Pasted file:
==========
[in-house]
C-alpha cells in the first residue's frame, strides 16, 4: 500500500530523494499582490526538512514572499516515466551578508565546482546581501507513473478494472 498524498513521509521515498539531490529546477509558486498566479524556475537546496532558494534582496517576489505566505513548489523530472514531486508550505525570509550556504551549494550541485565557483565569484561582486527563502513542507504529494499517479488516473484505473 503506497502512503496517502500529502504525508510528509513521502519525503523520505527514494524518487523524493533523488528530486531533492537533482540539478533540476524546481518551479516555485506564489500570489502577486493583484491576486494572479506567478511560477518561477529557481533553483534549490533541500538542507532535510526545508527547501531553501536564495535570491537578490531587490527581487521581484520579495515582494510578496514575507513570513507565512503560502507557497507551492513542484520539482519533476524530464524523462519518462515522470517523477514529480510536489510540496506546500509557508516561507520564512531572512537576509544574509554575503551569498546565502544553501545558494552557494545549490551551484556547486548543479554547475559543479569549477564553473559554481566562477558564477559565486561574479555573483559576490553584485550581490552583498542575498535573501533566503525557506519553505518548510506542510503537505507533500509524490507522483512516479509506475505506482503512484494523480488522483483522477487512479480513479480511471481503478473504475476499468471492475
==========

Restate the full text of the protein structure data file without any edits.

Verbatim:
[in-house]
C-alpha cells in the first residue's frame, strides 16, 4: 500500500530523494499582490526538512514572499516515466551578508565546482546581501507513473478494472 498524498513521509521515498539531490529546477509558486498566479524556475537546496532558494534582496517576489505566505513548489523530472514531486508550505525570509550556504551549494550541485565557483565569484561582486527563502513542507504529494499517479488516473484505473 503506497502512503496517502500529502504525508510528509513521502519525503523520505527514494524518487523524493533523488528530486531533492537533482540539478533540476524546481518551479516555485506564489500570489502577486493583484491576486494572479506567478511560477518561477529557481533553483534549490533541500538542507532535510526545508527547501531553501536564495535570491537578490531587490527581487521581484520579495515582494510578496514575507513570513507565512503560502507557497507551492513542484520539482519533476524530464524523462519518462515522470517523477514529480510536489510540496506546500509557508516561507520564512531572512537576509544574509554575503551569498546565502544553501545558494552557494545549490551551484556547486548543479554547475559543479569549477564553473559554481566562477558564477559565486561574479555573483559576490553584485550581490552583498542575498535573501533566503525557506519553505518548510506542510503537505507533500509524490507522483512516479509506475505506482503512484494523480488522483483522477487512479480513479480511471481503478473504475476499468471492475